Alex.Steinbach is an Australian brand name, well known and respected for over twenty-five years. In the early 1980s, Peter Edwards approached Samick and started importing and promoting their pianos. The name ‘Alex.Steinbach’ was created and a trademark developed. Thus began a time-honoured relationship with Samick, extending over twenty years. Pianos First boasts the longest relationship with Samick, of all Australian importers of Samick products.
Alex.Steinbach is now a name that is highly valued, respected and recognised as one of the top four piano brand names in the Australian piano market. Hutchings Pianos is one of the very few selected stores approved to sell this range in Sydney.
So how is Alex.Steinbach different from other pianos?
Triple-Strength, Fine-Grain Spruce Soundboard
All Alex.Steinbach pianos feature an advanced, triple-strength soundboard, designed to withstand the harsh Australian climate. The orthodox method of using a single layer, solid spruce soundboard is not suitable for climates with extreme temperature or humidity changes. Even the highest quality spruce soundboards may crack or split in time and in certain locations.
Alex.Steinbach pianos retain the traditional solid spruce soundboard in the centre, plus add an innovative thin veneer (0.5mm) of genuine spruce wood, across the grain on each side. This tri-layer of spruce gives the soundboard strength and durability, while still retaining quality of tone with the spruce core. For this reason, all Alex.Steinbach piano soundboards demonstrate excellent sound generation and also withstand extremes of temperature, providing complete investment security.
Longer Strings Produce Better Resonance
The quality of string wire used in pianos is very important in the creation of sound. In addition, the length of a piano’s strings is directly related to the quality of sound and tone. Taller upright pianos and longer grands possess longer strings, allowing better vibration and consequently richer sound. Alex.Steinbach pianos achieve greater length in the bass by increasing the angle of these strings.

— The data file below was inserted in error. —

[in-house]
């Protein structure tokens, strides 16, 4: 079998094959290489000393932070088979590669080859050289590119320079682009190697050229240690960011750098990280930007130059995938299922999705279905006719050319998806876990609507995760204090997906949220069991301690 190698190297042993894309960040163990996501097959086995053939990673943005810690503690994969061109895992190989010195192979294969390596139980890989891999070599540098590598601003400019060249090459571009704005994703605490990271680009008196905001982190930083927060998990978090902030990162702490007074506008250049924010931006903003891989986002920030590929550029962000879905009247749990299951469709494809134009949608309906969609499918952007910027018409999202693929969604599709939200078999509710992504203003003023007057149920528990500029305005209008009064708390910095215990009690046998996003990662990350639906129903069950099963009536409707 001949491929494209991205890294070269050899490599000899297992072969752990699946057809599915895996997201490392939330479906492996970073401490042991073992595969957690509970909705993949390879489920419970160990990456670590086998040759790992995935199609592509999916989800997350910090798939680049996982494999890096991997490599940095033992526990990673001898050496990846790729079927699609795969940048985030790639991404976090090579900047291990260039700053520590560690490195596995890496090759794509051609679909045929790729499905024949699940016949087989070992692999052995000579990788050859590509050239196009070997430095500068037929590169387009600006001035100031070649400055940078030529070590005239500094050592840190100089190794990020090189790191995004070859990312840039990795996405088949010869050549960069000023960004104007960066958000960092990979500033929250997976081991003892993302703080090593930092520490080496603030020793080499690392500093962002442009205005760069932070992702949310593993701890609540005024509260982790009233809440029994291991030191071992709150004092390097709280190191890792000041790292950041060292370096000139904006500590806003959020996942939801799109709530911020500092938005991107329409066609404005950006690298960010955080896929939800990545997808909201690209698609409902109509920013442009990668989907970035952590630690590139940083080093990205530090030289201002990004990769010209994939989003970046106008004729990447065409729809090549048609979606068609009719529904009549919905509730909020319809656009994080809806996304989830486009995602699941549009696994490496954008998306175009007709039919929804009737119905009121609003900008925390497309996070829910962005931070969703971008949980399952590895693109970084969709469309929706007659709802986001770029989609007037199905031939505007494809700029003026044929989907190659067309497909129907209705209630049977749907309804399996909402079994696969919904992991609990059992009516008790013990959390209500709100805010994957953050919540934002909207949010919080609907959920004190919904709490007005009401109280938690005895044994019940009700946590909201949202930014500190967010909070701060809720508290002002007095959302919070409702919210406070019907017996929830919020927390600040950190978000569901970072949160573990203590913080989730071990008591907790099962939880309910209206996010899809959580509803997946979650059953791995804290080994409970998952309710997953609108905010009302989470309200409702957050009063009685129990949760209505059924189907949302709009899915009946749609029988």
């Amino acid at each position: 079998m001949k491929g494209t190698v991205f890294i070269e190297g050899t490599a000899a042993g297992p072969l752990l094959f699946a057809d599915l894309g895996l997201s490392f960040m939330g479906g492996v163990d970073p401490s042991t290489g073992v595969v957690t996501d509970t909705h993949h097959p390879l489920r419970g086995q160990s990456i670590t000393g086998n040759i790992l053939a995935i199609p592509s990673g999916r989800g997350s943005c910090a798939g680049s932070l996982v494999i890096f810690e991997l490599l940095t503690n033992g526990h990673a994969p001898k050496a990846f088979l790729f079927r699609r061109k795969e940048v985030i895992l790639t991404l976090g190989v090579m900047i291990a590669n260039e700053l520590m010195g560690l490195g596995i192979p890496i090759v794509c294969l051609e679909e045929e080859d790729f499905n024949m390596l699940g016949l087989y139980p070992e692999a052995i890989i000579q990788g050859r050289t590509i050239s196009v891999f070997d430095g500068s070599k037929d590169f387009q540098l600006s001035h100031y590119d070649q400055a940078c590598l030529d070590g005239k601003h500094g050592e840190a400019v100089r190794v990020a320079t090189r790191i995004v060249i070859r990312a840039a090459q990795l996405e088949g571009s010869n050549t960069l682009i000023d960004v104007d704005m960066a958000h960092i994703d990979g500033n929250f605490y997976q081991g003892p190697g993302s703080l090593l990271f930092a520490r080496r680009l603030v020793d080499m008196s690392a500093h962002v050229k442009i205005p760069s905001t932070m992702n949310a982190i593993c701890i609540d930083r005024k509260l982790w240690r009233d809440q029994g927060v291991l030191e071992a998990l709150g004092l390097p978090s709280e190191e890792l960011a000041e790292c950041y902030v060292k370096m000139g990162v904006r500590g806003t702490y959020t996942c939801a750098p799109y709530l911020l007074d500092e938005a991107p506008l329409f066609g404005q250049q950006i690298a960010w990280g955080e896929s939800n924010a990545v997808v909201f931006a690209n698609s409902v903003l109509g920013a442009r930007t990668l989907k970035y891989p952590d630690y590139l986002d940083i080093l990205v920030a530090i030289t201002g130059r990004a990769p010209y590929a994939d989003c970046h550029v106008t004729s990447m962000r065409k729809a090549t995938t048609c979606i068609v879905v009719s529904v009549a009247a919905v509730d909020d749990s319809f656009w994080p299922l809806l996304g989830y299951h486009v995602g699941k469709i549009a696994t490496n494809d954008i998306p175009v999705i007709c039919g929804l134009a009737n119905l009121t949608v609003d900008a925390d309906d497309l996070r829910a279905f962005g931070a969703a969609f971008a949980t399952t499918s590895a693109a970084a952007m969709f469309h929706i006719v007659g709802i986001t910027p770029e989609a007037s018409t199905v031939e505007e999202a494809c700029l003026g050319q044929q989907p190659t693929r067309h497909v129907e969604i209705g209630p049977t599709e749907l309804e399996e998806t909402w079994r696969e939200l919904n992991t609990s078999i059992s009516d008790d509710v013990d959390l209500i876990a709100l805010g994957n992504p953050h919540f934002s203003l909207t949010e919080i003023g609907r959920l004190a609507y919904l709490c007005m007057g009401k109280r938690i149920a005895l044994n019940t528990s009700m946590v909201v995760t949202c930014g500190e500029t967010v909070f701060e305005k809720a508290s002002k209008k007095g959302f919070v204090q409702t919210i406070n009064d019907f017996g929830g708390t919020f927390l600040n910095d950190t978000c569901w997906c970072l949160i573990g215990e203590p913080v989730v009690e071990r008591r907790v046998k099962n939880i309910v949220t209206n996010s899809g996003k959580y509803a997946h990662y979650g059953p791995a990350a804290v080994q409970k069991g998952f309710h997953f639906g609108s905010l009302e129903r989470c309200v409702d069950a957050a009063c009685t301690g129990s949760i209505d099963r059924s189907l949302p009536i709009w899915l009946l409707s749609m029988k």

High Quality Double-Felt Hammers
The hammer head is part of the action. When a key is pressed the hammer hits the strings and starts the sound ringing. The quality of felt used in the hammers is very important. It has to be dense enough to prevent the strings from cutting into it but not too hard so that tone is compromised. Alex.Steinbach pianos use Japanese felt in the majority of their upright pianos, with German felt used in the professional Millennia model and all their grand pianos.
In addition, top grade hammers should have two layers of wool felt. In Alex.Steinbach pianos the hammers are made of pure wool felt that is attached to winter-cut hard woods, through a process of applying extreme pressure to each layer of wool. The inner layer of felt is applied with less pressure and creates a warmer sound. The outer layers are applied with higher tension to give the hammer balanced hardness to ensure durability through repeated use.
Wooden Pedal Levers Improve Sound Quality
Hollow metal parts are not usually used in pianos because they can cause unwanted vibrations when the piano is being played. This is why Alex.Steinbach pianos utilise wooden pedal levers to eliminate unwanted noise.
Soft close key lids, called ‘slow-falls’ or ‘slow-fallboards’ are featured in Alex.Steinbach upright pianos 118cm and above and all grand piano models. This prevents the keyboard lid from falling too quickly, reducing the risk of damaging small hands. It operates through a hydraulic mechanism that exerts pressure against the key lid when it starts to fall.
Showing 1–12 of 17 results